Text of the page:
What is the Welsh 3000s Challenge? Have you ever heard of it? If you’re reading this, there’s a chance you’re considering taking on this beast of a challenge. The Welsh 3000s is summiting the 14 highest mountains in Wales, in Snowdonia National Park within 24 hours.
The name ‘Welsh 3000s’ gives a clue to the challenge, all 14 mountains are over 3,000 ft. The hike can be done via slightly different routes. In total, you’re going to be hiking over 30 miles including getting up and down from the first and last summits. There are a couple of additional summits to make it 15 or 16 but these aren’t official mountains!
So I took on the Welsh 3000s and lost! It was honestly the hardest challenge I’ve ever done, yes you heard that right. Mount Kilimanjaro summit night comes close, 8 hours trekking up to the summit in pitch black but this was tougher.
Here are my top tips for attempting the Welsh 3000s in Snowdonia (there is a chance that you might not complete it). You might think I am being dramatic, but seriously this challenge was tough. Although, if I hadn’t made so many mistakes it might not have been as bad haha.
*The hiking time and distance are for my personal challenge.
Firstly, to put you in the picture here’s the short version of my challenge.
- Arrive at the campsite, set up camp and pack my bag for the overnight trip
- Set off for Snowdon on Friday night from Pen y Pass about 8.00 pm
- Reach Snowdon summit, pitch my tent with rocks
- Go to bed at 11.30 pm, barely sleep
- The alarm goes off at 3.30 am. Pack up my tent in the rain
Welsh 3000s Challenge
- Begin the hike from the official start on Snowdon summit on Saturday at 4.30 am (in the rain)
- Hike along to summit number 2, then along Crib Goch (very slowly due to rain and wind)
- Head down from Crib Goch back to the campsite
- Back to the campsite at 8.30 am. Breakfast, coffee and dump camping gear
- Set off again hiking at 10.00 am (yes it’s still raining)
- Make a wrong turn and take a longer route to summit 4, then onto summit 5 arrive about 2.30 pm
- A miracle happens at 3.00 pm it stops raining (11 hours of rain!)
- On to summit numbers 6, 7 and 8 (7 is not an official summit but we did it anyway!)
- Now summit 9 Tryfan, reaching the summit at 6.30 pm then descending by 8.15 pm
- Stop off for water and more supplies at a secret stash
- At 8.30 pm we head off to summit number 10, reaching it at 10.00 pm (losing the light)
- Summit number 11, it’s almost pitch black
- Then Summit 12 about midnight, we took the decision to abort the challenge and get safely back down from the mountains
- At 5.00 am after the hardest 5 hours of the challenge we reach the road and our lift back to the campsite
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Weather in Wales
Weather in the UK can be unpredictable, add in a few mountains and it’s a recipe for any weather to be thrown at you.
My top tip is to check the weather forecast and then plan for every other type of weather too!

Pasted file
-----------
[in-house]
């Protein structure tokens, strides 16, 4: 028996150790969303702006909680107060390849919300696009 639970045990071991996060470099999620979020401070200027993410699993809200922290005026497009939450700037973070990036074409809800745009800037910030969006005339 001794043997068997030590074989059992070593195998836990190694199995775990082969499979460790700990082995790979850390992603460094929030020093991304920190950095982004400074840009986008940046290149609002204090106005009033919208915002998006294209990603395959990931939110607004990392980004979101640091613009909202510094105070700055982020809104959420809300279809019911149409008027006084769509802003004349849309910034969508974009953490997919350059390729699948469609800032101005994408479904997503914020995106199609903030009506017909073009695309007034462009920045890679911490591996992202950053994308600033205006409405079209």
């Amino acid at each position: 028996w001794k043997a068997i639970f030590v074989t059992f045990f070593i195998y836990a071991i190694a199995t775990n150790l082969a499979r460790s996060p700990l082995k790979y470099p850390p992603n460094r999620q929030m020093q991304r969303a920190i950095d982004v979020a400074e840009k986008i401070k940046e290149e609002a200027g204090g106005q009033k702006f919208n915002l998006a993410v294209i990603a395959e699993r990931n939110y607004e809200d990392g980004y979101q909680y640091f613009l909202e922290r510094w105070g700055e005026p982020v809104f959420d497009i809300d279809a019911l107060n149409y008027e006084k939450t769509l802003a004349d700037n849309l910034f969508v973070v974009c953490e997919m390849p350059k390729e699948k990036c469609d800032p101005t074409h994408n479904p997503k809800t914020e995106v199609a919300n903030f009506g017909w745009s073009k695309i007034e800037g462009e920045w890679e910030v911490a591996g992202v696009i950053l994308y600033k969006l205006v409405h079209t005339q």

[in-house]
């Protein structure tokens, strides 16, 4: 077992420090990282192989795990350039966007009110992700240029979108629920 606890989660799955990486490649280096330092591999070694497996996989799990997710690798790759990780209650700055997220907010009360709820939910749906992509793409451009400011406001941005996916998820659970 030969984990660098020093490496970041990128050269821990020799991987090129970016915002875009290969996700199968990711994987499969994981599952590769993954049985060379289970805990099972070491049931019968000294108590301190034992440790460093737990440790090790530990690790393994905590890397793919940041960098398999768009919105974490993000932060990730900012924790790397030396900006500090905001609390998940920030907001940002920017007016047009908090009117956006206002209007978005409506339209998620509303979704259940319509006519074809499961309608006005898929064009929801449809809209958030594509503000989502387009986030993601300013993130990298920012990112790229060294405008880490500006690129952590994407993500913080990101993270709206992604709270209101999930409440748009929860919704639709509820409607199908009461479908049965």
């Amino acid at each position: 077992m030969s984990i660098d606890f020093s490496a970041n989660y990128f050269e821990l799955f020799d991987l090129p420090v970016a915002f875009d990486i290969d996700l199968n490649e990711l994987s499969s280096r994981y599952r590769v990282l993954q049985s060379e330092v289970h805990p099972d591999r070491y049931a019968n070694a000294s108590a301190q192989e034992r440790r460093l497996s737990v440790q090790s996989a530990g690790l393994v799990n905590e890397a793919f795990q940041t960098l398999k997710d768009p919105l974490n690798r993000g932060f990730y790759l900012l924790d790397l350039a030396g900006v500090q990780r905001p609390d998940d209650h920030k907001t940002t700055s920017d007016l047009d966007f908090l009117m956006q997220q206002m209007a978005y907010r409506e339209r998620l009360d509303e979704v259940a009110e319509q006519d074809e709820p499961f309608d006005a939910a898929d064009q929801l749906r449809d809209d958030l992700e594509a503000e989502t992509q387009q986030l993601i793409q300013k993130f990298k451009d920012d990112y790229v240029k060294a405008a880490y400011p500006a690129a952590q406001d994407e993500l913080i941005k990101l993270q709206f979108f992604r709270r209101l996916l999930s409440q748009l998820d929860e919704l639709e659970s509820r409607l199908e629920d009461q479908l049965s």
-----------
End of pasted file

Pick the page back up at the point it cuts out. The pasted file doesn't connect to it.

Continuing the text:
Here’s what weather I had to deal with (and you might too) on the day of the challenge:
Rain rain and more rain (sideways, upwards and downwards)
We had looked at the weather and knew it was going to be raining. But what we didn’t factor was 11 hours of rain, from 4 am to 3 pm. Yes, it was brutal and wet obviously!
What difference does a bit a rain make? For starters, rocks are much more slippery, both up and downhill. You need to watch your footing carefully so as not to slip. Before you ask, yes I did fall over, surprisingly only once but still I’d rather stay on two feet!
Rain also means waterproof cover on your bag, which makes grabbing a quick drink or snacks more of a pain. It’s great when you have guys around you to help with this (thanks :)).
On a positive note, I did drink a lot of rainwater as it was running down my face!
Down in the valley wind isn’t a big issue but 3,000 ft up it is! The trickiest and most dangerous section along Crib Goch had a few scary gusts of wind, that came out of no-where. The best thing to do is stop for a second and let it pass. No way do you want to fall from a 3,000 ft edge.
Although we didn’t have much sunshine on our hike, I’ve contemplated since returning and the UK has a mini heatwave. Completing the Welsh 3000s challenge in hot temperatures would be tough.
You would need a lot more water, meaning more weight to carry. Unless you have one of those fancy water filters and even if you did there aren’t loads of streams on the route.
Wild camping on Mt Snowdon summit
We chose to hike up Snowdon late the night before and wild camp. It was an awesome experience camping at the top of the highest mountain in Wales.
On the positive side, you start as soon as the sun rises from the official start point, Snowdon summit. Saving you the 1.5-2 hour hike up the mountain at the start of the challenge.
But to flip it, to the negative side, camping means you need to carry your camping equipment (I have the Vango Banshee 200, a two-man tent). As well as sleeping bag and Thermarest mat. Not only do you need to carry it to the top of Snowdon, you’ll also have to carry it all along the second and third peaks (including the tricky knife-edge route along Crib Goch) until you descend the mountain range.
To save on weight, I opted not to carry gas and cooking equipment but instead took some cold food. Great I had less weight but not so good my evening meal before the big challenge was pretty rubbish.
I don’t feel the extra weight impacted on this first section of the hike, but I do wonder whether I could have preserved some of that extra energy for later on.
The right gear and equipment for the challenge
Having done numerous full day hikes in the UK and abroad when I agreed to do the challenge I was confident that I had all the gear that I needed for the hike.
My main problem and you’ll probably all think I’m really stupid when I say this, was having it with me on the hike. It’s not like I left my waterproof jacket behind but there were things that really should have been in my bag.